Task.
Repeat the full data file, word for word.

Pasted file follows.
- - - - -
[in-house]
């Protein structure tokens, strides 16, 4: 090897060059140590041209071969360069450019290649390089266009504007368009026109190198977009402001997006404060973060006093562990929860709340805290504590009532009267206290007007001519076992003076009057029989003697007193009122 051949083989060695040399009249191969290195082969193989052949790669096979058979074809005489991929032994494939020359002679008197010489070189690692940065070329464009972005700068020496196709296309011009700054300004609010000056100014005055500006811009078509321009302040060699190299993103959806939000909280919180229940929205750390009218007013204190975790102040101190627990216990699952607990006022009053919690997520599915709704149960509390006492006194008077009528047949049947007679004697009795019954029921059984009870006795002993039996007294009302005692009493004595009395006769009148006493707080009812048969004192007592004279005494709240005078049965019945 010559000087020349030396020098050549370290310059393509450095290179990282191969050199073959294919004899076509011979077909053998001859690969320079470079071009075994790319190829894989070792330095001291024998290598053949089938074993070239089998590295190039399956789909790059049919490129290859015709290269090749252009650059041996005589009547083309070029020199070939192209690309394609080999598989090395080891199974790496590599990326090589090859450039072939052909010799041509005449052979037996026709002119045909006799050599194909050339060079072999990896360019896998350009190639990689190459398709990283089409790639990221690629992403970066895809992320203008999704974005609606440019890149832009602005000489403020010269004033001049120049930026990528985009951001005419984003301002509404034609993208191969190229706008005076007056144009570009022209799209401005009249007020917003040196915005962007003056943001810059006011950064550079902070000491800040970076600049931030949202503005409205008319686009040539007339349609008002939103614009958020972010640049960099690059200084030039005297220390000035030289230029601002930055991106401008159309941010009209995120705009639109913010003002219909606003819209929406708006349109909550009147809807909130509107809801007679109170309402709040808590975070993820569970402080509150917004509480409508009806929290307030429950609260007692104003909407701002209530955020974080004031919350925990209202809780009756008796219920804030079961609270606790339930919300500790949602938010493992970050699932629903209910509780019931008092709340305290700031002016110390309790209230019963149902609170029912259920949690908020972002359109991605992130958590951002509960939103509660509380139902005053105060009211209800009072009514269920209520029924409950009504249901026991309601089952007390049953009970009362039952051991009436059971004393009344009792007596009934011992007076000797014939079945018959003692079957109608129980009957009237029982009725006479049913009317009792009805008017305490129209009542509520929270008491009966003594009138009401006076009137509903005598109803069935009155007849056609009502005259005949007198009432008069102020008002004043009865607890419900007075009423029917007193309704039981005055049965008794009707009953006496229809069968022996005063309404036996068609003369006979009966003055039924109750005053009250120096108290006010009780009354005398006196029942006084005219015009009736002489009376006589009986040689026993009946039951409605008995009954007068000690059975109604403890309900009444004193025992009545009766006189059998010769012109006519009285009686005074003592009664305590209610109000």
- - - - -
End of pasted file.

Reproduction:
[in-house]
């Protein structure tokens, strides 16, 4: 090897060059140590041209071969360069450019290649390089266009504007368009026109190198977009402001997006404060973060006093562990929860709340805290504590009532009267206290007007001519076992003076009057029989003697007193009122 051949083989060695040399009249191969290195082969193989052949790669096979058979074809005489991929032994494939020359002679008197010489070189690692940065070329464009972005700068020496196709296309011009700054300004609010000056100014005055500006811009078509321009302040060699190299993103959806939000909280919180229940929205750390009218007013204190975790102040101190627990216990699952607990006022009053919690997520599915709704149960509390006492006194008077009528047949049947007679004697009795019954029921059984009870006795002993039996007294009302005692009493004595009395006769009148006493707080009812048969004192007592004279005494709240005078049965019945 010559000087020349030396020098050549370290310059393509450095290179990282191969050199073959294919004899076509011979077909053998001859690969320079470079071009075994790319190829894989070792330095001291024998290598053949089938074993070239089998590295190039399956789909790059049919490129290859015709290269090749252009650059041996005589009547083309070029020199070939192209690309394609080999598989090395080891199974790496590599990326090589090859450039072939052909010799041509005449052979037996026709002119045909006799050599194909050339060079072999990896360019896998350009190639990689190459398709990283089409790639990221690629992403970066895809992320203008999704974005609606440019890149832009602005000489403020010269004033001049120049930026990528985009951001005419984003301002509404034609993208191969190229706008005076007056144009570009022209799209401005009249007020917003040196915005962007003056943001810059006011950064550079902070000491800040970076600049931030949202503005409205008319686009040539007339349609008002939103614009958020972010640049960099690059200084030039005297220390000035030289230029601002930055991106401008159309941010009209995120705009639109913010003002219909606003819209929406708006349109909550009147809807909130509107809801007679109170309402709040808590975070993820569970402080509150917004509480409508009806929290307030429950609260007692104003909407701002209530955020974080004031919350925990209202809780009756008796219920804030079961609270606790339930919300500790949602938010493992970050699932629903209910509780019931008092709340305290700031002016110390309790209230019963149902609170029912259920949690908020972002359109991605992130958590951002509960939103509660509380139902005053105060009211209800009072009514269920209520029924409950009504249901026991309601089952007390049953009970009362039952051991009436059971004393009344009792007596009934011992007076000797014939079945018959003692079957109608129980009957009237029982009725006479049913009317009792009805008017305490129209009542509520929270008491009966003594009138009401006076009137509903005598109803069935009155007849056609009502005259005949007198009432008069102020008002004043009865607890419900007075009423029917007193309704039981005055049965008794009707009953006496229809069968022996005063309404036996068609003369006979009966003055039924109750005053009250120096108290006010009780009354005398006196029942006084005219015009009736002489009376006589009986040689026993009946039951409605008995009954007068000690059975109604403890309900009444004193025992009545009766006189059998010769012109006519009285009686005074003592009664305590209610109000």